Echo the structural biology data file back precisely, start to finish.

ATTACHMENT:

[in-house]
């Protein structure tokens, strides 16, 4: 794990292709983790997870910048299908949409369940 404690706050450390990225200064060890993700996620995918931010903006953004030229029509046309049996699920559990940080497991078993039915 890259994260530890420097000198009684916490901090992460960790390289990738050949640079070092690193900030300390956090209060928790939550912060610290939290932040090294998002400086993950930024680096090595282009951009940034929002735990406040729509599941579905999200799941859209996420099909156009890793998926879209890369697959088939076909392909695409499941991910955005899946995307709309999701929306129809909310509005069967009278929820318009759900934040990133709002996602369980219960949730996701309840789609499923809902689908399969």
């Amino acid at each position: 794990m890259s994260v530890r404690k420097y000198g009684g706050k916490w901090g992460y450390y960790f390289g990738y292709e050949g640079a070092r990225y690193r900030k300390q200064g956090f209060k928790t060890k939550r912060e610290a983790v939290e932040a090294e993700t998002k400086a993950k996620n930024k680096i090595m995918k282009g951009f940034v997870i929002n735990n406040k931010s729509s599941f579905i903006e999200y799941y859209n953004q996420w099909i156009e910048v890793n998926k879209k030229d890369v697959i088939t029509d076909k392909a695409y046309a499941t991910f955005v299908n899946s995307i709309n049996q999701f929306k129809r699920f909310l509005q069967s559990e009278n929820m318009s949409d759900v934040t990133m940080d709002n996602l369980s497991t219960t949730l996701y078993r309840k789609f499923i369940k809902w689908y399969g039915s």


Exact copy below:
[in-house]
């Protein structure tokens, strides 16, 4: 794990292709983790997870910048299908949409369940 404690706050450390990225200064060890993700996620995918931010903006953004030229029509046309049996699920559990940080497991078993039915 890259994260530890420097000198009684916490901090992460960790390289990738050949640079070092690193900030300390956090209060928790939550912060610290939290932040090294998002400086993950930024680096090595282009951009940034929002735990406040729509599941579905999200799941859209996420099909156009890793998926879209890369697959088939076909392909695409499941991910955005899946995307709309999701929306129809909310509005069967009278929820318009759900934040990133709002996602369980219960949730996701309840789609499923809902689908399969």
């Amino acid at each position: 794990m890259s994260v530890r404690k420097y000198g009684g706050k916490w901090g992460y450390y960790f390289g990738y292709e050949g640079a070092r990225y690193r900030k300390q200064g956090f209060k928790t060890k939550r912060e610290a983790v939290e932040a090294e993700t998002k400086a993950k996620n930024k680096i090595m995918k282009g951009f940034v997870i929002n735990n406040k931010s729509s599941f579905i903006e999200y799941y859209n953004q996420w099909i156009e910048v890793n998926k879209k030229d890369v697959i088939t029509d076909k392909a695409y046309a499941t991910f955005v299908n899946s995307i709309n049996q999701f929306k129809r699920f909310l509005q069967s559990e009278n929820m318009s949409d759900v934040t990133m940080d709002n996602l369980s497991t219960t949730l996701y078993r309840k789609f499923i369940k809902w689908y399969g039915s």